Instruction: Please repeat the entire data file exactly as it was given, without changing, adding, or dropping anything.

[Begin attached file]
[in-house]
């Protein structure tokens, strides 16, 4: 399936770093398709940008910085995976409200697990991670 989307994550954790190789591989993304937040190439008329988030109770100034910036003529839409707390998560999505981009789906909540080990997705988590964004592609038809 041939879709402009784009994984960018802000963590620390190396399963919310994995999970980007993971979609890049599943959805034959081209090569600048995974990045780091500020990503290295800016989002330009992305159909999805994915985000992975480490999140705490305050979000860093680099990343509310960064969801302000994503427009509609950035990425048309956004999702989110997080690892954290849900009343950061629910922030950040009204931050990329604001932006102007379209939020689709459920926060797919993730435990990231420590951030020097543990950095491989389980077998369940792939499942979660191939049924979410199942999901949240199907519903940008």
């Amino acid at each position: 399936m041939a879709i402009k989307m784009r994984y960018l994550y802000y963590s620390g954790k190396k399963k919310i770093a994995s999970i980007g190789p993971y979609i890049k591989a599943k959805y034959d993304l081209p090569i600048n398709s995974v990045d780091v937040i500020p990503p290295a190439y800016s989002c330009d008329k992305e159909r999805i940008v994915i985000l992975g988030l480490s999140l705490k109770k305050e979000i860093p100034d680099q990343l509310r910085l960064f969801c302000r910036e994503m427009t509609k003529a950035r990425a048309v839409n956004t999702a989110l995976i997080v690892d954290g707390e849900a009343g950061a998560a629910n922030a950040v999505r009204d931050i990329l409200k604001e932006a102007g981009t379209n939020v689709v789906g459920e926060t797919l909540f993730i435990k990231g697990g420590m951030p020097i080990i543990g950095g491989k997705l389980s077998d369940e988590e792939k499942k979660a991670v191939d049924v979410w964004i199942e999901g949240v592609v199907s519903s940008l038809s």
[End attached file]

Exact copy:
[in-house]
């Protein structure tokens, strides 16, 4: 399936770093398709940008910085995976409200697990991670 989307994550954790190789591989993304937040190439008329988030109770100034910036003529839409707390998560999505981009789906909540080990997705988590964004592609038809 041939879709402009784009994984960018802000963590620390190396399963919310994995999970980007993971979609890049599943959805034959081209090569600048995974990045780091500020990503290295800016989002330009992305159909999805994915985000992975480490999140705490305050979000860093680099990343509310960064969801302000994503427009509609950035990425048309956004999702989110997080690892954290849900009343950061629910922030950040009204931050990329604001932006102007379209939020689709459920926060797919993730435990990231420590951030020097543990950095491989389980077998369940792939499942979660191939049924979410199942999901949240199907519903940008």
């Amino acid at each position: 399936m041939a879709i402009k989307m784009r994984y960018l994550y802000y963590s620390g954790k190396k399963k919310i770093a994995s999970i980007g190789p993971y979609i890049k591989a599943k959805y034959d993304l081209p090569i600048n398709s995974v990045d780091v937040i500020p990503p290295a190439y800016s989002c330009d008329k992305e159909r999805i940008v994915i985000l992975g988030l480490s999140l705490k109770k305050e979000i860093p100034d680099q990343l509310r910085l960064f969801c302000r910036e994503m427009t509609k003529a950035r990425a048309v839409n956004t999702a989110l995976i997080v690892d954290g707390e849900a009343g950061a998560a629910n922030a950040v999505r009204d931050i990329l409200k604001e932006a102007g981009t379209n939020v689709v789906g459920e926060t797919l909540f993730i435990k990231g697990g420590m951030p020097i080990i543990g950095g491989k997705l389980s077998d369940e988590e792939k499942k979660a991670v191939d049924v979410w964004i199942e999901g949240v592609v199907s519903s940008l038809s």